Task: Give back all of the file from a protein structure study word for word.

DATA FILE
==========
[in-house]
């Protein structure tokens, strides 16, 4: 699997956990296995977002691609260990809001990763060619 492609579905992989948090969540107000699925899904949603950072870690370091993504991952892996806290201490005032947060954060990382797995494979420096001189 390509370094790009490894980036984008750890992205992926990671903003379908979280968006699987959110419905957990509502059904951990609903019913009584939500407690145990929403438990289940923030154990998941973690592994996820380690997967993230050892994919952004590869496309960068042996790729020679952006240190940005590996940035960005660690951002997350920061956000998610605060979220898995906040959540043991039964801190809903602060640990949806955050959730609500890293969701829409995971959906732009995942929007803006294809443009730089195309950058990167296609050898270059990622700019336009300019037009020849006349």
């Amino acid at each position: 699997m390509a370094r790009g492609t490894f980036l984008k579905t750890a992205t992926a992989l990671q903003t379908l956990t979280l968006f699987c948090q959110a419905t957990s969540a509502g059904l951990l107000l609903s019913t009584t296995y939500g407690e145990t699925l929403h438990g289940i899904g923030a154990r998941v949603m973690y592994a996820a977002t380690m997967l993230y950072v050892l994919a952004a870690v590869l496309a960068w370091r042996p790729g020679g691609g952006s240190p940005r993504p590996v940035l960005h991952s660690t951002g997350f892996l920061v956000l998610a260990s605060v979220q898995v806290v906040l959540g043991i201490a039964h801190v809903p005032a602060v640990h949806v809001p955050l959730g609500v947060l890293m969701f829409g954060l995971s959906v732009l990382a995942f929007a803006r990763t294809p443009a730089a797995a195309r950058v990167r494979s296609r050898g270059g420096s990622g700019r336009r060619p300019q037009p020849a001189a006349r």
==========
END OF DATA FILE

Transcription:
[in-house]
């Protein structure tokens, strides 16, 4: 699997956990296995977002691609260990809001990763060619 492609579905992989948090969540107000699925899904949603950072870690370091993504991952892996806290201490005032947060954060990382797995494979420096001189 390509370094790009490894980036984008750890992205992926990671903003379908979280968006699987959110419905957990509502059904951990609903019913009584939500407690145990929403438990289940923030154990998941973690592994996820380690997967993230050892994919952004590869496309960068042996790729020679952006240190940005590996940035960005660690951002997350920061956000998610605060979220898995906040959540043991039964801190809903602060640990949806955050959730609500890293969701829409995971959906732009995942929007803006294809443009730089195309950058990167296609050898270059990622700019336009300019037009020849006349």
């Amino acid at each position: 699997m390509a370094r790009g492609t490894f980036l984008k579905t750890a992205t992926a992989l990671q903003t379908l956990t979280l968006f699987c948090q959110a419905t957990s969540a509502g059904l951990l107000l609903s019913t009584t296995y939500g407690e145990t699925l929403h438990g289940i899904g923030a154990r998941v949603m973690y592994a996820a977002t380690m997967l993230y950072v050892l994919a952004a870690v590869l496309a960068w370091r042996p790729g020679g691609g952006s240190p940005r993504p590996v940035l960005h991952s660690t951002g997350f892996l920061v956000l998610a260990s605060v979220q898995v806290v906040l959540g043991i201490a039964h801190v809903p005032a602060v640990h949806v809001p955050l959730g609500v947060l890293m969701f829409g954060l995971s959906v732009l990382a995942f929007a803006r990763t294809p443009a730089a797995a195309r950058v990167r494979s296609r050898g270059g420096s990622g700019r336009r060619p300019q037009p020849a001189a006349r």